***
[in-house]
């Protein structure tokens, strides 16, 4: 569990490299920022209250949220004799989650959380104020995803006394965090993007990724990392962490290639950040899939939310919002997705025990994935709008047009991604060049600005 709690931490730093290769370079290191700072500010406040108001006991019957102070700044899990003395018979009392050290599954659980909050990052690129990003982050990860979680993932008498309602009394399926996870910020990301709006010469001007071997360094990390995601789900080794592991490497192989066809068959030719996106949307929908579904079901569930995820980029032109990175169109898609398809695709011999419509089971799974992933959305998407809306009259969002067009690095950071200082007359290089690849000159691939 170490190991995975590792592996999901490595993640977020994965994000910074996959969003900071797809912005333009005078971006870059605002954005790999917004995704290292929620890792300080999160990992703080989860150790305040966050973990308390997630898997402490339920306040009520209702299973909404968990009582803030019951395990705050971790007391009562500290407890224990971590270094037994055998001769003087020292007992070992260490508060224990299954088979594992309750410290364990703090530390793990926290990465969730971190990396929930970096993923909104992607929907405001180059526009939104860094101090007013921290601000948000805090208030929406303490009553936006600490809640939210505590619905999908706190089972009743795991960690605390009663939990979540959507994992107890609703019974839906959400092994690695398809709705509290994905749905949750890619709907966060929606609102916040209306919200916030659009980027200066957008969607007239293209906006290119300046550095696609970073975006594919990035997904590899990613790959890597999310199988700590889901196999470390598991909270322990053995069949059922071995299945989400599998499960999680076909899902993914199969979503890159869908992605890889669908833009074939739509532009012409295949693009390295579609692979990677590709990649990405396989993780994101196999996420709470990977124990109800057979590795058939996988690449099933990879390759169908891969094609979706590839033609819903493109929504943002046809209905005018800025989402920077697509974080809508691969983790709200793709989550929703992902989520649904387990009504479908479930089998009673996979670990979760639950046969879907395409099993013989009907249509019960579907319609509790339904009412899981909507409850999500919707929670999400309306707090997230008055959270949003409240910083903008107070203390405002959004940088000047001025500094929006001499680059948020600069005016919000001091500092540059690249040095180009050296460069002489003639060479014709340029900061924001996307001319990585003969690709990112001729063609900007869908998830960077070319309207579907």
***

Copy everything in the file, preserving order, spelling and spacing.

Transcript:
[in-house]
């Protein structure tokens, strides 16, 4: 569990490299920022209250949220004799989650959380104020995803006394965090993007990724990392962490290639950040899939939310919002997705025990994935709008047009991604060049600005 709690931490730093290769370079290191700072500010406040108001006991019957102070700044899990003395018979009392050290599954659980909050990052690129990003982050990860979680993932008498309602009394399926996870910020990301709006010469001007071997360094990390995601789900080794592991490497192989066809068959030719996106949307929908579904079901569930995820980029032109990175169109898609398809695709011999419509089971799974992933959305998407809306009259969002067009690095950071200082007359290089690849000159691939 170490190991995975590792592996999901490595993640977020994965994000910074996959969003900071797809912005333009005078971006870059605002954005790999917004995704290292929620890792300080999160990992703080989860150790305040966050973990308390997630898997402490339920306040009520209702299973909404968990009582803030019951395990705050971790007391009562500290407890224990971590270094037994055998001769003087020292007992070992260490508060224990299954088979594992309750410290364990703090530390793990926290990465969730971190990396929930970096993923909104992607929907405001180059526009939104860094101090007013921290601000948000805090208030929406303490009553936006600490809640939210505590619905999908706190089972009743795991960690605390009663939990979540959507994992107890609703019974839906959400092994690695398809709705509290994905749905949750890619709907966060929606609102916040209306919200916030659009980027200066957008969607007239293209906006290119300046550095696609970073975006594919990035997904590899990613790959890597999310199988700590889901196999470390598991909270322990053995069949059922071995299945989400599998499960999680076909899902993914199969979503890159869908992605890889669908833009074939739509532009012409295949693009390295579609692979990677590709990649990405396989993780994101196999996420709470990977124990109800057979590795058939996988690449099933990879390759169908891969094609979706590839033609819903493109929504943002046809209905005018800025989402920077697509974080809508691969983790709200793709989550929703992902989520649904387990009504479908479930089998009673996979670990979760639950046969879907395409099993013989009907249509019960579907319609509790339904009412899981909507409850999500919707929670999400309306707090997230008055959270949003409240910083903008107070203390405002959004940088000047001025500094929006001499680059948020600069005016919000001091500092540059690249040095180009050296460069002489003639060479014709340029900061924001996307001319990585003969690709990112001729063609900007869908998830960077070319309207579907």